7. Aguglia E, Ban TA, Panzarasa RM, et al. Choline alphoscerate in the treatment of mental pathology following acute cerebrovascular accident. Functional Neurology 1993; 8:S5–S24.

8. Barbagallo Sangiorgi G, Barbagallo M, Giordano M, et al. Alpha-glycerophosphocholine in the mental recovery of cerebral ischemic attacks. An Italian multicenter clinical trial. Annals of the New York Academy of Sciences 1994; 717: 253–269.

9. Consoli D, Giunta V, Grillo G, et al. [Alpha-GPC in the treatment of acute cerebrovascular accident patients.] Archives Medicina Interna 1993; 45: 13–23.

10. Gambi D, Onofrj M. Multicenter clinical study of efficacy and tolerability of choline alfoscerate in patients with deficits in higher mental function arising after an acute ischemic cerebrovascular attack. Geriatria 1994; 6: 91–98.

11. Tomasina C, Manzino M, Novello P, et al. Clinical study of the therapeutic effectiveness and tolerability of choline alfoscerate in 15 subjects with compromised cognitive functions subsequent to acute focal cerebral ischemia. Rivista di Neuropsichiatrica e Scienze Affini 1996; 37: 21–28.

12. Mathew NT, Rivera VM, Meyer JS, et al. Double-blind evaluation of glycerol therapy in acute cerebral infarction. The Lancet 1972; 2: 1327–1329.

13. Parnetti L, Amenta F, Gallai V. Choline alfoscerate in cognitive decline and in acute cerebrovascular disease: an analysis of published clinical data. Mechanisms of Ageing and Development 2001; 122: 2041–2055.

14. Kim MK, Choi TY, Lee MS, et al. Contralateral acupuncture versus ipsilateral acupuncture in the rehabilitation of post-stroke hemiplegic patients: a systematic review. BMC Complementary and Alternative Medicine 2010 Jul 30; 10: 41.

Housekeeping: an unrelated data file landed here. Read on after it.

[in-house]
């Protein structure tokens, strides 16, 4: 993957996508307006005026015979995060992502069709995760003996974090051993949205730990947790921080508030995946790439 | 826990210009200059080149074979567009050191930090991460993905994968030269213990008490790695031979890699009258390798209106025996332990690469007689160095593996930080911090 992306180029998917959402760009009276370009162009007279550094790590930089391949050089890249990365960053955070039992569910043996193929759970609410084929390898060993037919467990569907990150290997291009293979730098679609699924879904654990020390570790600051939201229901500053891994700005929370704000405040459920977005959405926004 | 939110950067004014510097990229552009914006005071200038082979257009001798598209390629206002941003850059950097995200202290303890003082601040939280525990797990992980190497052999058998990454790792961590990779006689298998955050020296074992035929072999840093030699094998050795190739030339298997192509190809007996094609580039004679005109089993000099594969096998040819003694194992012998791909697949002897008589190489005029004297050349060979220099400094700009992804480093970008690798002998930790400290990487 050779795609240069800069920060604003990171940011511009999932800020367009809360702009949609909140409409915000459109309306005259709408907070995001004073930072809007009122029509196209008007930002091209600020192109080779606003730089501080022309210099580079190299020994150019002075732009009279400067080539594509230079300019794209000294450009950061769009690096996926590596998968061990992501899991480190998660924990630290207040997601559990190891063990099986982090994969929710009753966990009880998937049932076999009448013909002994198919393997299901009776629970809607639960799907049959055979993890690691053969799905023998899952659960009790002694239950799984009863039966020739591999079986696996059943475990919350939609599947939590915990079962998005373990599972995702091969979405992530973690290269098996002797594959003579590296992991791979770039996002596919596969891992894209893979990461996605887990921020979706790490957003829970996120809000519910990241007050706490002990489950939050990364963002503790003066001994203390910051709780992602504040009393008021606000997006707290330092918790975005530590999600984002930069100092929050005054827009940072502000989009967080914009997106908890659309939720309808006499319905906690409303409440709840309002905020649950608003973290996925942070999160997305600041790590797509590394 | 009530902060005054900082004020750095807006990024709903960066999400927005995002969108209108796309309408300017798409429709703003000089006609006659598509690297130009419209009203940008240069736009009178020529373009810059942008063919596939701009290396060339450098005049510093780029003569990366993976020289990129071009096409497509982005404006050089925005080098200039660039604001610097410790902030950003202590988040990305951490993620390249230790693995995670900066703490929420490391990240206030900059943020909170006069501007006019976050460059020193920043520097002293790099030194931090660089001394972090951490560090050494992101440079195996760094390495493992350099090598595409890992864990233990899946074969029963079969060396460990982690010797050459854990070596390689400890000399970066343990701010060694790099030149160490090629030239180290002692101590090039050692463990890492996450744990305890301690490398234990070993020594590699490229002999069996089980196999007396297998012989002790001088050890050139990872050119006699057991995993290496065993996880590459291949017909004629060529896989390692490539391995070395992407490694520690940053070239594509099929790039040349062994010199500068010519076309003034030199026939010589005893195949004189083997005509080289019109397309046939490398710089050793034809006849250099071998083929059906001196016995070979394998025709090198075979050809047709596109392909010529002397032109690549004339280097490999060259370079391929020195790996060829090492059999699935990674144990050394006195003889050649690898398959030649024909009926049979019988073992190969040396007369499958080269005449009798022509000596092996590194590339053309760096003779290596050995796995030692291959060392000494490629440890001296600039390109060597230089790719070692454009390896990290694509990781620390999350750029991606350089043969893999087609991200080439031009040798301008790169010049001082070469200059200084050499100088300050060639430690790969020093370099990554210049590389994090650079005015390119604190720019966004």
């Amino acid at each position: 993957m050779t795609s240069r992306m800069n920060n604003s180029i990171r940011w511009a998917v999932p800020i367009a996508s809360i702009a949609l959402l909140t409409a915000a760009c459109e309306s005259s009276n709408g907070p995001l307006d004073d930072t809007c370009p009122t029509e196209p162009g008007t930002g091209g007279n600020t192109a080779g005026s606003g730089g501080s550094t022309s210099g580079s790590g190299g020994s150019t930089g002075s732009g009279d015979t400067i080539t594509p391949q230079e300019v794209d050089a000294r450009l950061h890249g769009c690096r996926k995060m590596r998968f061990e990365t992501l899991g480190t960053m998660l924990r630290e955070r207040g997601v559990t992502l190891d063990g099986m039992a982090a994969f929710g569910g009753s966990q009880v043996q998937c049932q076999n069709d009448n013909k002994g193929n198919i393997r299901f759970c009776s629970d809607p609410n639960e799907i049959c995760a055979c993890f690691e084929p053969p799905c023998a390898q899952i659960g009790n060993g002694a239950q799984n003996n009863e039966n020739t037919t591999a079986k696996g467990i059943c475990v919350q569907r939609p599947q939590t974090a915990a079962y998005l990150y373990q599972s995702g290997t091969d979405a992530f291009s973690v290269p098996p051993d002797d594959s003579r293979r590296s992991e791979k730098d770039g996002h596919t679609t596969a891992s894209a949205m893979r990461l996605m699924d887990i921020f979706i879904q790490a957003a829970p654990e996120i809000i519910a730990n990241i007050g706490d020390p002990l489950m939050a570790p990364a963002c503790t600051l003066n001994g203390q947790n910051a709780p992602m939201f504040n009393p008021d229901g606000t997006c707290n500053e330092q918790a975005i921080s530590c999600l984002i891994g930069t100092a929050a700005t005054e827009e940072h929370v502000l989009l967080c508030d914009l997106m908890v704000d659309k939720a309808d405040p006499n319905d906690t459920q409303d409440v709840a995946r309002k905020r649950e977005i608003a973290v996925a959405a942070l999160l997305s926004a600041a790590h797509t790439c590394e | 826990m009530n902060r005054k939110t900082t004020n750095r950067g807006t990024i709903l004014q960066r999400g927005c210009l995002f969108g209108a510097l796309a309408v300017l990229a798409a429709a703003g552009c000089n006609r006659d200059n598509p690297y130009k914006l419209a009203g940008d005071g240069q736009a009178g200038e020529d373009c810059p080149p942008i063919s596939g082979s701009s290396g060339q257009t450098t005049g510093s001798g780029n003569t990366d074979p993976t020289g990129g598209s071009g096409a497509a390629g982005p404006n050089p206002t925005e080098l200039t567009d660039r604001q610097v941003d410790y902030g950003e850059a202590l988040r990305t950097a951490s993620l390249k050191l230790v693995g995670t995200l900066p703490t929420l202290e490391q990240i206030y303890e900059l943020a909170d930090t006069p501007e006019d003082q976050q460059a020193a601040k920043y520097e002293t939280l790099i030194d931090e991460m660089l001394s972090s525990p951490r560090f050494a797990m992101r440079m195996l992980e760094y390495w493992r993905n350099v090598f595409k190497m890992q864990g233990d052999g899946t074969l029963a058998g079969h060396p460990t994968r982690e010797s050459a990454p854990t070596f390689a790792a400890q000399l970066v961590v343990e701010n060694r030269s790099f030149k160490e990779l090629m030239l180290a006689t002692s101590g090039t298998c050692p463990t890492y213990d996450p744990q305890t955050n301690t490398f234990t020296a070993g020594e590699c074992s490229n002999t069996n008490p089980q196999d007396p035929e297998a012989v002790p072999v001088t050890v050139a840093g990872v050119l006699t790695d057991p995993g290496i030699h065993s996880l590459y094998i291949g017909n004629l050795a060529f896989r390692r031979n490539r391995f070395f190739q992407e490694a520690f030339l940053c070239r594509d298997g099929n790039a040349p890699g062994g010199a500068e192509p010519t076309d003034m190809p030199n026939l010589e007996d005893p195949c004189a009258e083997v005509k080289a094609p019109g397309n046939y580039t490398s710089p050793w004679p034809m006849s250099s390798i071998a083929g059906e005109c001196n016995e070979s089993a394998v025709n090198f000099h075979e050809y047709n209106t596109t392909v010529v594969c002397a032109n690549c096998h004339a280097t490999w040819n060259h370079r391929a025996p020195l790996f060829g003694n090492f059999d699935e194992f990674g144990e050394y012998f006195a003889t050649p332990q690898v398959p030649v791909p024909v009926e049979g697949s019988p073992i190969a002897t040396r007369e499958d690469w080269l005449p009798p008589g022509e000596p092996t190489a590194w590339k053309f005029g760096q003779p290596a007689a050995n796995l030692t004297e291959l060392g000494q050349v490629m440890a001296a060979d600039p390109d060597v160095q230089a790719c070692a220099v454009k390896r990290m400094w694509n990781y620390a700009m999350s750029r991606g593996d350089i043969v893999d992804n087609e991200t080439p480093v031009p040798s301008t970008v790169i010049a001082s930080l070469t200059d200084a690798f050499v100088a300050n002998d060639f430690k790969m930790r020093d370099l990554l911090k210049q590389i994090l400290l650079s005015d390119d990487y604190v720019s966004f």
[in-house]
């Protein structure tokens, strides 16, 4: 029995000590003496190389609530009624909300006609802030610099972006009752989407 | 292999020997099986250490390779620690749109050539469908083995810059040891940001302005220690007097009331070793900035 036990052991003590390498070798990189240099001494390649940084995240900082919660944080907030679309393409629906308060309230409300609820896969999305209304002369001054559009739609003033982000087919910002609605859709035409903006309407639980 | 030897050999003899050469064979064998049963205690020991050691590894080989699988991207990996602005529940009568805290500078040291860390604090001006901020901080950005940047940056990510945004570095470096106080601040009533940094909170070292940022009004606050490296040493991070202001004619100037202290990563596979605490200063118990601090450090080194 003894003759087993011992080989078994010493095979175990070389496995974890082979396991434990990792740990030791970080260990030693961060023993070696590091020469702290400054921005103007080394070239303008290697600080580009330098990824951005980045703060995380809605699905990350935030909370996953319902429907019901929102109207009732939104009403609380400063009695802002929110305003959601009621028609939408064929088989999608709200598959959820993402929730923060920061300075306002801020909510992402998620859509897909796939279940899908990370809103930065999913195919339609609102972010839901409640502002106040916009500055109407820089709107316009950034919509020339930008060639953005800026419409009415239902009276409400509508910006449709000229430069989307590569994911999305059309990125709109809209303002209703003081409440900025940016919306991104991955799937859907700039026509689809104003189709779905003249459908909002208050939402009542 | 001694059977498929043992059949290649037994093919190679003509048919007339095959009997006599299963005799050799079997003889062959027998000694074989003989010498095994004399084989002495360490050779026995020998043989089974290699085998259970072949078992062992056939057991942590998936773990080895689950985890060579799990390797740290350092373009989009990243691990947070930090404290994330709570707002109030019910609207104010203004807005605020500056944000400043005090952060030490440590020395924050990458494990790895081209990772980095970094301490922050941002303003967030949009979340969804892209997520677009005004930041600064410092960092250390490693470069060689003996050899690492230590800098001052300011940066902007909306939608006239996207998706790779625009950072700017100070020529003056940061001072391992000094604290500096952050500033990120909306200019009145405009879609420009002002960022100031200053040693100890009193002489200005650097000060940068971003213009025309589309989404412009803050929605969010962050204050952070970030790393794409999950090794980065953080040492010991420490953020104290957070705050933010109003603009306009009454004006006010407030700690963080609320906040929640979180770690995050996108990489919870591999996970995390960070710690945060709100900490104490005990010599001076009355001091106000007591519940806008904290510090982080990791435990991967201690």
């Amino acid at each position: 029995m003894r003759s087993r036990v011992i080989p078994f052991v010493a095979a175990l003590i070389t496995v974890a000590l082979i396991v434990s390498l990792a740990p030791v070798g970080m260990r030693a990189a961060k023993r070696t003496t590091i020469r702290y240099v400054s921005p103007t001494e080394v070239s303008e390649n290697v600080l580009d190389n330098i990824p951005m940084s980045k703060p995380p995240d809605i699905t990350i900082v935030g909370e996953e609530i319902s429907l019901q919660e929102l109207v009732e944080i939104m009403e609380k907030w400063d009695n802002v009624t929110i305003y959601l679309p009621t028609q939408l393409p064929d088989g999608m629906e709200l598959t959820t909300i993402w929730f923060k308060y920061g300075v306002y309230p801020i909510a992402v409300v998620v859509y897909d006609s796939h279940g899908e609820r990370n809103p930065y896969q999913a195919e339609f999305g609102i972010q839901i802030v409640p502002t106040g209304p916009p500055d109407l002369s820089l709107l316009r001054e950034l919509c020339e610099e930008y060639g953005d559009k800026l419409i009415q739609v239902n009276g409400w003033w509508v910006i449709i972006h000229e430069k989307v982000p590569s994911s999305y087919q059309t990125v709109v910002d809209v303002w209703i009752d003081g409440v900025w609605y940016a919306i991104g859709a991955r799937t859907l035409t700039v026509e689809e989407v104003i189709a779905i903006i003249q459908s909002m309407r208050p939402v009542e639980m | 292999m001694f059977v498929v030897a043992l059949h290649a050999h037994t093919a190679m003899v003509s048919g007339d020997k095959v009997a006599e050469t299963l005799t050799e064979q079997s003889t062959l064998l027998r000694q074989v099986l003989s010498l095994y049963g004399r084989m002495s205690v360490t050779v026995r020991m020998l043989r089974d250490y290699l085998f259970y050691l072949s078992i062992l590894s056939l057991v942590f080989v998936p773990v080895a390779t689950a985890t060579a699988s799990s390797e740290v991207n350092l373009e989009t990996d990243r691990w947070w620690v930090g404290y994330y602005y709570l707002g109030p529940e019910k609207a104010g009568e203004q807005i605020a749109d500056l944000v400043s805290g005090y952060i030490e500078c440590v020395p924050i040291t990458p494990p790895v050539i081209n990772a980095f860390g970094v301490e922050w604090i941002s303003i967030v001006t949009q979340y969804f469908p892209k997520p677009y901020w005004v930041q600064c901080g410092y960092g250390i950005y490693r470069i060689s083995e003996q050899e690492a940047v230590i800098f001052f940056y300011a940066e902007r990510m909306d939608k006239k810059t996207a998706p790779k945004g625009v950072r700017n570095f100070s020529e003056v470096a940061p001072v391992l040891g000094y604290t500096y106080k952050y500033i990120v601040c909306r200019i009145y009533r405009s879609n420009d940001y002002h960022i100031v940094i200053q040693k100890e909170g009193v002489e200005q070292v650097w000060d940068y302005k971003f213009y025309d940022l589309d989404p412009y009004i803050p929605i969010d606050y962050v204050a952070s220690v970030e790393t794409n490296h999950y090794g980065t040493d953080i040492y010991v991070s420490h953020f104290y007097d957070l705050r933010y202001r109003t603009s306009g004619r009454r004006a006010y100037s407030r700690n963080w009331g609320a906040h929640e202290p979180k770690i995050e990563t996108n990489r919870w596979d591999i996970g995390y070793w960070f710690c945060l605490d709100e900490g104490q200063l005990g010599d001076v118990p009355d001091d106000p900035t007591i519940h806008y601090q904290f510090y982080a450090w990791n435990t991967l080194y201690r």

15. Wu P, Mills E, Moher D, Seely D. Acupuncture in poststroke rehabilitation: a systematic review and meta-analysis of randomized trials. Stroke 2010 Apr; 41(4):e171–e179.

Systemic Lupus Erythematosus

1. Petri M. Sex hormones and systemic lupus erythematosus. Lupus 2008 May; 17(5): 412–415.

2. Haija AJ, Schulz SW. The role and effect of complementary and alternative medicine in systemic lupus erythematosus. Rheumatic Disease Clinics of North America 2011 Feb; 37(1): 47–62.

3. Duffy EM, Meenagh GK, McMillan SA, et al. The clinical effect of dietary supplementation with omega-3 fish oils and/or copper in systemic lupus erythematosus. The Journal of Rheumatology 2004; 31: 1551–1556.

4. Wright SA, O’Prey FM, McHenry MT, et al. A randomised interventional trial of omega-3-polyunsaturated fatty acids on endothelial function and disease activity in systemic lupus erythematosus. Annals of the Rheumatic Diseases 2008; 67: 841–848.

5. Van Vollenhoven RF, Engleman EG, McGuire JL. An open study of dehydroepiandrosterone in systemic lupus erythematosus. Arthritis & Rheumatism 1994; 37: 1305–1310.

6. van Vollenhoven RF, Engleman EG, McGuire JL. Dehydroepiandrosterone in systemic lupus erythematosus. Results of a double-blind, placebo-controlled, randomized clinical trial. Arthritis & Rheumatism 1995; 38(12): 1826–1831.